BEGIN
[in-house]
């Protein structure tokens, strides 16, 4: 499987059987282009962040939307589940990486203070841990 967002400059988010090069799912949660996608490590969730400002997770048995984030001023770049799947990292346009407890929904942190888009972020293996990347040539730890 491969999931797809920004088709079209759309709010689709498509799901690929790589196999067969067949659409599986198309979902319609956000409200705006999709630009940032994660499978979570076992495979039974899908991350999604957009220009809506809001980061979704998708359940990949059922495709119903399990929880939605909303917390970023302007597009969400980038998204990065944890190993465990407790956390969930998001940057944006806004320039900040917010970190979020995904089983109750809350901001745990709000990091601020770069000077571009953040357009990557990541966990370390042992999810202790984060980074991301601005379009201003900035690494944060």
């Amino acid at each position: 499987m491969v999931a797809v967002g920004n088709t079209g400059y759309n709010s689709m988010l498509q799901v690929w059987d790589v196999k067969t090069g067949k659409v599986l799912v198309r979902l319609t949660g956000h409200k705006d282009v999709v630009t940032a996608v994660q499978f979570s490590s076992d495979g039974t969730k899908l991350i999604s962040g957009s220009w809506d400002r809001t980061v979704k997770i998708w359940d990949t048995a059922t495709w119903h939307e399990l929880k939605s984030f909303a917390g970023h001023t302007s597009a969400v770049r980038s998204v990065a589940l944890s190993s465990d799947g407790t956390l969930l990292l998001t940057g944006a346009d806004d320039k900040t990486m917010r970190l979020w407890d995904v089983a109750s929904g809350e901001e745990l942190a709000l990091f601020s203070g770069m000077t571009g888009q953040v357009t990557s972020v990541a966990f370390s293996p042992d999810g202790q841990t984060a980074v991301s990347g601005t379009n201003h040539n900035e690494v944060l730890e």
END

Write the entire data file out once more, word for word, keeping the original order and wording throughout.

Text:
[in-house]
């Protein structure tokens, strides 16, 4: 499987059987282009962040939307589940990486203070841990 967002400059988010090069799912949660996608490590969730400002997770048995984030001023770049799947990292346009407890929904942190888009972020293996990347040539730890 491969999931797809920004088709079209759309709010689709498509799901690929790589196999067969067949659409599986198309979902319609956000409200705006999709630009940032994660499978979570076992495979039974899908991350999604957009220009809506809001980061979704998708359940990949059922495709119903399990929880939605909303917390970023302007597009969400980038998204990065944890190993465990407790956390969930998001940057944006806004320039900040917010970190979020995904089983109750809350901001745990709000990091601020770069000077571009953040357009990557990541966990370390042992999810202790984060980074991301601005379009201003900035690494944060």
């Amino acid at each position: 499987m491969v999931a797809v967002g920004n088709t079209g400059y759309n709010s689709m988010l498509q799901v690929w059987d790589v196999k067969t090069g067949k659409v599986l799912v198309r979902l319609t949660g956000h409200k705006d282009v999709v630009t940032a996608v994660q499978f979570s490590s076992d495979g039974t969730k899908l991350i999604s962040g957009s220009w809506d400002r809001t980061v979704k997770i998708w359940d990949t048995a059922t495709w119903h939307e399990l929880k939605s984030f909303a917390g970023h001023t302007s597009a969400v770049r980038s998204v990065a589940l944890s190993s465990d799947g407790t956390l969930l990292l998001t940057g944006a346009d806004d320039k900040t990486m917010r970190l979020w407890d995904v089983a109750s929904g809350e901001e745990l942190a709000l990091f601020s203070g770069m000077t571009g888009q953040v357009t990557s972020v990541a966990f370390s293996p042992d999810g202790q841990t984060a980074v991301s990347g601005t379009n201003h040539n900035e690494v944060l730890e």